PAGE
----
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  Welcome to Nonya Kueh Enterprise website!  

We supply an assortment of nonya kuehs, homebaked cookies, savoury snacks, traditional cakes and desserts for your special occasion, functions, birthdays, anniversaries and parties.

All our nonya kuehs and cookies are hand made and individually packed with painstaking details. We promise to deliver our products freshly made and with the highest quality.

Call 9796 1410/6573 6744 now to order your Nonya Kuehs, cookies or snacks today! It's simple, easy, quick and efficient. Click here to view our products or order online or through fax.

To appreciate our products more, we are pleased to present to you below the History of Nonya Kueh and its humble beginnings.


A brief description & history of Nonya Kueh

Nyonya Kueh (alternatively Kuih or Kue) is the term given to various manners of bite-sized food items in the Malay Archipelago, much like Spain's tapas. They are usually - but not always - sweet and intricate creations, including cakes, cookies and puddings. It can also be described as pastry, however it is to be noted that the Asian concept of "cakes" and "pastries" is different from that of the Western one. Kuih's, plurified kueh-mueh or kuih-muih in Malay are more often steamed than baked, and thus very different in texture, flavour and appearance from Western cakes or puff pastries.Nonya kuehs come from mostly the Peranakans, especially those in Malacca and Singapore and they took heavy influences from Malaysia and its Malay culinary and cultural heritage.

Kuihs come in different shapes, colours, texture and designs. Some examples are filled, coated, wrapped, sliced and layered kuihs. Also, as mentioned earlier, most kuihs are steamed, with some being boiled or baked. They can also be deep-fried, and sometimes even grilled.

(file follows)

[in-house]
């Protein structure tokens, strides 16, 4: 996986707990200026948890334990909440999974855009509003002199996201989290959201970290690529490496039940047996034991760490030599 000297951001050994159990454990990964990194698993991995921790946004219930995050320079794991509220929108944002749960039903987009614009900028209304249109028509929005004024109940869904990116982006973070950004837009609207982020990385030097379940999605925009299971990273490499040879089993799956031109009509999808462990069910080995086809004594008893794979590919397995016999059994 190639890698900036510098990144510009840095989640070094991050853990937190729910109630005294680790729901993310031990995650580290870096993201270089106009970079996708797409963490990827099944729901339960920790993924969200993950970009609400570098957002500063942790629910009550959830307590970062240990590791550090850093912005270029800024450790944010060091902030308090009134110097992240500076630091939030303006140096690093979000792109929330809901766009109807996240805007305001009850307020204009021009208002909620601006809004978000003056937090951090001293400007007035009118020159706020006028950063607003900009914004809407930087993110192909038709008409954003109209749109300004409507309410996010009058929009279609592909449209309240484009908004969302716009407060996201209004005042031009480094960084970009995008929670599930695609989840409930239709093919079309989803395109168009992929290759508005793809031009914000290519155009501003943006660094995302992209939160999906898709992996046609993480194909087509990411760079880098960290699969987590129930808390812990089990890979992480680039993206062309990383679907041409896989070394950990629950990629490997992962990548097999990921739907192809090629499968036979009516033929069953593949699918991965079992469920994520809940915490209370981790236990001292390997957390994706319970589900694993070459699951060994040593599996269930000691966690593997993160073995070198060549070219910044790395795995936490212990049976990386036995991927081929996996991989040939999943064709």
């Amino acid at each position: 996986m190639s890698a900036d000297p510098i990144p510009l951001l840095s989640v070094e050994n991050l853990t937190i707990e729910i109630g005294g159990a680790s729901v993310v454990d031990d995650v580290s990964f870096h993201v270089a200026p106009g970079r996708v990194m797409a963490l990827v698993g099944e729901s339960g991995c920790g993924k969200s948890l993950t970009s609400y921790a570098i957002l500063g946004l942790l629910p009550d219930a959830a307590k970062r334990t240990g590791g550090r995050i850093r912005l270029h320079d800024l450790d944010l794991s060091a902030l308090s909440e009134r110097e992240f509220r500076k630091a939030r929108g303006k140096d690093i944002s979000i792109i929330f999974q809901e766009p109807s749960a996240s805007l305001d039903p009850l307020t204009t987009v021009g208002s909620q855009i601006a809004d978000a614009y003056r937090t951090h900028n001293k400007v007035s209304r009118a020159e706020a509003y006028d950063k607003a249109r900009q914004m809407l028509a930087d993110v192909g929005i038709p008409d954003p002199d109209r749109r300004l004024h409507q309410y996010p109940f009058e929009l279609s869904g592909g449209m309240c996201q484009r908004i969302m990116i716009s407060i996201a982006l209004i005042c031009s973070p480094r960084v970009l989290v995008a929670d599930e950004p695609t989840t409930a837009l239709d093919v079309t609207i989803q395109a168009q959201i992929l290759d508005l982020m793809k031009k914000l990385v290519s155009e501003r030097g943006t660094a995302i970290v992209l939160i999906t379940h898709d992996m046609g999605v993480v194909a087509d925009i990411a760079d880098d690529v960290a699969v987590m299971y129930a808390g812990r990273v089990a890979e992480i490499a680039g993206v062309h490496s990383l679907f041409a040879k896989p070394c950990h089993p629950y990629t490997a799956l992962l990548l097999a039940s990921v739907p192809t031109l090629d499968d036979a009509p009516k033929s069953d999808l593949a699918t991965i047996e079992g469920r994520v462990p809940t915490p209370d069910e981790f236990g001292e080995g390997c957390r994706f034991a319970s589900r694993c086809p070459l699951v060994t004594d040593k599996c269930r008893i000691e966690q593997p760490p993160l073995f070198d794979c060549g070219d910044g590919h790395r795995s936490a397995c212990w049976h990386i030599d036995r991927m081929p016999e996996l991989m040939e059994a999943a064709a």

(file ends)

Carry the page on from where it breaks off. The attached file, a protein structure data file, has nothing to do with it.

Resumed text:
• Some of the more well known types of kuih include the following:
    Bengka ubi is a baked kuih of tapioca mixed in sweet pandan-flavoured custard. The kuih is yellow in colour but has a dark brown crust at the top caused by the baking process.
    Kueh dadar is a cylindrical shaped kuih with caramelised grated coconut flesh inside and a green pancake skin wrapping it. This is done first by rolling the pancakes around the coconut filling, then folding the sides and finally rolling it again to form cylindrical parcels.
    Kueh keria (a.k.a Kuih gelang) are sweet potato doughnuts. They resemble just like the regular ones except that they are made with sweet potato. Each doughnut is rolled in caster sugar.
    Kueh kaswi are rice cakes made with palm sugar. The ingredients are mixed into a batter and poured into small cups (traditionally, it is done with Chinese tea cups). When served, the cup is removed and the rice cake is topped with grated coconut flesh.
    Kueh koci is a pyramid of glutinuous rice flour filled with a sweet peanut paste.
    Kueh lapis (layer cake) is a rich kuih consisting of thin alternating layers made of butter, eggs and sugar, piled on top of each other. Each layer is laid down and baked separately, making the creation of a kueh lapis an extremely laborious and time-consuming process.
    Kueh talam (tray cake) is a kueh consisting of two layers. The top white layer is made from rice flour and coconut milk, while the bottom green layer is made from green pea flour and extract of pandan leaf.
    Kueh serimuka is a two-layered dessert with steamed glutinous rice forming the bottom half and a green custard layer made with pandan juice (hence the green colour). Coconut milk is a key ingredient in making this kuih. It is used as a substitute for water when cooking the glutinous rice and making the custard layer.
    Pulut inti is glutinous rice topped with caramelised grated coconut flesh and wrapped in a cut banana leaf to resemble a square pyramid.
    Pulut tekan is just a plain glutinous rice cake. It is served with kaya (jam from pandan leaves) coconut jam. The glutinous rice cakes are coloured with bunga telang. Half-cooked glutinous rice is divided into two portions. Both are them added with coconut milk but one of them is added with the bunga telang juice. This gives the rice cake a very bright blueish-indigo colour which is appealing to children. The half-cooked glutinous rice is then scooped in alternating fashion into the original tray to give it a marble effect of blue and white. The rice is then cooked some more and when it is cooked and cooled, it is cut into tall rectangulars.
  Here are some pictures of our Nonya Kuehs :  
  Almond Chocolate Chips Cookies Cornflakes Cookies Green Bean Cookies Kueh Bangkit  
  Melting Almond Cookies Nonya Prawn Cookies Pineapple Tarts Seasame Cookies  
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